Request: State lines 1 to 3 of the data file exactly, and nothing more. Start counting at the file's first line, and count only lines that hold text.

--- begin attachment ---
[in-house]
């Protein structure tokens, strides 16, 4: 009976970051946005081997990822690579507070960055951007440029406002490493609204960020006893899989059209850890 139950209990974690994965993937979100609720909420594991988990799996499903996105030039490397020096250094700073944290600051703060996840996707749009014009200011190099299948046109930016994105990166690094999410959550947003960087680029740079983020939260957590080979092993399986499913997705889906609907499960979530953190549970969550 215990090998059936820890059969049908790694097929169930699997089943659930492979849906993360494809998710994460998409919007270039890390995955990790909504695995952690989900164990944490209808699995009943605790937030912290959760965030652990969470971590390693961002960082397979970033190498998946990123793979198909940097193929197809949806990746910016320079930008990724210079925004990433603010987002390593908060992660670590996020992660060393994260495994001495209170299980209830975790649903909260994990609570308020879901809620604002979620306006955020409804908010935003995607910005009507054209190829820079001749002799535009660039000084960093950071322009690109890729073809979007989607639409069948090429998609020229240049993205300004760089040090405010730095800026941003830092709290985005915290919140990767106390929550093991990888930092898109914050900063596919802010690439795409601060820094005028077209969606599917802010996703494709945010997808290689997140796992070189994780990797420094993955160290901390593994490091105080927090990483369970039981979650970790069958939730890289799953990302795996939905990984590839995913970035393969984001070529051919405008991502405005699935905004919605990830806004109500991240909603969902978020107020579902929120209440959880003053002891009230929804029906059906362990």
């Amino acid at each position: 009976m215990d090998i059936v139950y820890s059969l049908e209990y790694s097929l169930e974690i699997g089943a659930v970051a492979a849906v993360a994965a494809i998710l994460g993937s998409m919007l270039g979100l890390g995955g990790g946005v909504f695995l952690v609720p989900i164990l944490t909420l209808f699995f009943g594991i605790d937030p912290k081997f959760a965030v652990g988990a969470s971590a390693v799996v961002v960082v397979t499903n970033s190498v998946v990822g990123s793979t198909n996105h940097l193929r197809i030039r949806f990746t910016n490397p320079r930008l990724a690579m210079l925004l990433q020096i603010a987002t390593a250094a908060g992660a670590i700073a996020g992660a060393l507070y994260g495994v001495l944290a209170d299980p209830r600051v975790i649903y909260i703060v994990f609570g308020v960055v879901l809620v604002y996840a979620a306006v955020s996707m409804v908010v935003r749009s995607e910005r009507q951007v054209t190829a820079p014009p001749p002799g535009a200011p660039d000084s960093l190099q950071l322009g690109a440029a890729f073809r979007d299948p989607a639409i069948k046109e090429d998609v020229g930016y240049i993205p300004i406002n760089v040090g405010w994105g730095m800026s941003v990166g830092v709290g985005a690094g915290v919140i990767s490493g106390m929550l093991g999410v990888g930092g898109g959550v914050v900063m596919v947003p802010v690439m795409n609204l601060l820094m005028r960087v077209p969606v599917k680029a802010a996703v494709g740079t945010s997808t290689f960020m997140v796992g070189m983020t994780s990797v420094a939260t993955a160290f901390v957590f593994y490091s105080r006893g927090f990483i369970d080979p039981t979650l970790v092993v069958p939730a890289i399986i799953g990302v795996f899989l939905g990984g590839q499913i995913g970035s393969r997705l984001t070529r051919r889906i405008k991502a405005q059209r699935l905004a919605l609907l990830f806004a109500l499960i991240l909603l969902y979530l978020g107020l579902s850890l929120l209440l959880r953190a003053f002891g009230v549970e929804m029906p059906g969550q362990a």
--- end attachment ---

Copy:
[in-house]
């Protein structure tokens, strides 16, 4: 009976970051946005081997990822690579507070960055951007440029406002490493609204960020006893899989059209850890 139950209990974690994965993937979100609720909420594991988990799996499903996105030039490397020096250094700073944290600051703060996840996707749009014009200011190099299948046109930016994105990166690094999410959550947003960087680029740079983020939260957590080979092993399986499913997705889906609907499960979530953190549970969550 215990090998059936820890059969049908790694097929169930699997089943659930492979849906993360494809998710994460998409919007270039890390995955990790909504695995952690989900164990944490209808699995009943605790937030912290959760965030652990969470971590390693961002960082397979970033190498998946990123793979198909940097193929197809949806990746910016320079930008990724210079925004990433603010987002390593908060992660670590996020992660060393994260495994001495209170299980209830975790649903909260994990609570308020879901809620604002979620306006955020409804908010935003995607910005009507054209190829820079001749002799535009660039000084960093950071322009690109890729073809979007989607639409069948090429998609020229240049993205300004760089040090405010730095800026941003830092709290985005915290919140990767106390929550093991990888930092898109914050900063596919802010690439795409601060820094005028077209969606599917802010996703494709945010997808290689997140796992070189994780990797420094993955160290901390593994490091105080927090990483369970039981979650970790069958939730890289799953990302795996939905990984590839995913970035393969984001070529051919405008991502405005699935905004919605990830806004109500991240909603969902978020107020579902929120209440959880003053002891009230929804029906059906362990």
């Amino acid at each position: 009976m215990d090998i059936v139950y820890s059969l049908e209990y790694s097929l169930e974690i699997g089943a659930v970051a492979a849906v993360a994965a494809i998710l994460g993937s998409m919007l270039g979100l890390g995955g990790g946005v909504f695995l952690v609720p989900i164990l944490t909420l209808f699995f009943g594991i605790d937030p912290k081997f959760a965030v652990g988990a969470s971590a390693v799996v961002v960082v397979t499903n970033s190498v998946v990822g990123s793979t198909n996105h940097l193929r197809i030039r949806f990746t910016n490397p320079r930008l990724a690579m210079l925004l990433q020096i603010a987002t390593a250094a908060g992660a670590i700073a996020g992660a060393l507070y994260g495994v001495l944290a209170d299980p209830r600051v975790i649903y909260i703060v994990f609570g308020v960055v879901l809620v604002y996840a979620a306006v955020s996707m409804v908010v935003r749009s995607e910005r009507q951007v054209t190829a820079p014009p001749p002799g535009a200011p660039d000084s960093l190099q950071l322009g690109a440029a890729f073809r979007d299948p989607a639409i069948k046109e090429d998609v020229g930016y240049i993205p300004i406002n760089v040090g405010w994105g730095m800026s941003v990166g830092v709290g985005a690094g915290v919140i990767s490493g106390m929550l093991g999410v990888g930092g898109g959550v914050v900063m596919v947003p802010v690439m795409n609204l601060l820094m005028r960087v077209p969606v599917k680029a802010a996703v494709g740079t945010s997808t290689f960020m997140v796992g070189m983020t994780s990797v420094a939260t993955a160290f901390v957590f593994y490091s105080r006893g927090f990483i369970d080979p039981t979650l970790v092993v069958p939730a890289i399986i799953g990302v795996f899989l939905g990984g590839q499913i995913g970035s393969r997705l984001t070529r051919r889906i405008k991502a405005q059209r699935l905004a919605l609907l990830f806004a109500l499960i991240l909603l969902y979530l978020g107020l579902s850890l929120l209440l959880r953190a003053f002891g009230v549970e929804m029906p059906g969550q362990a």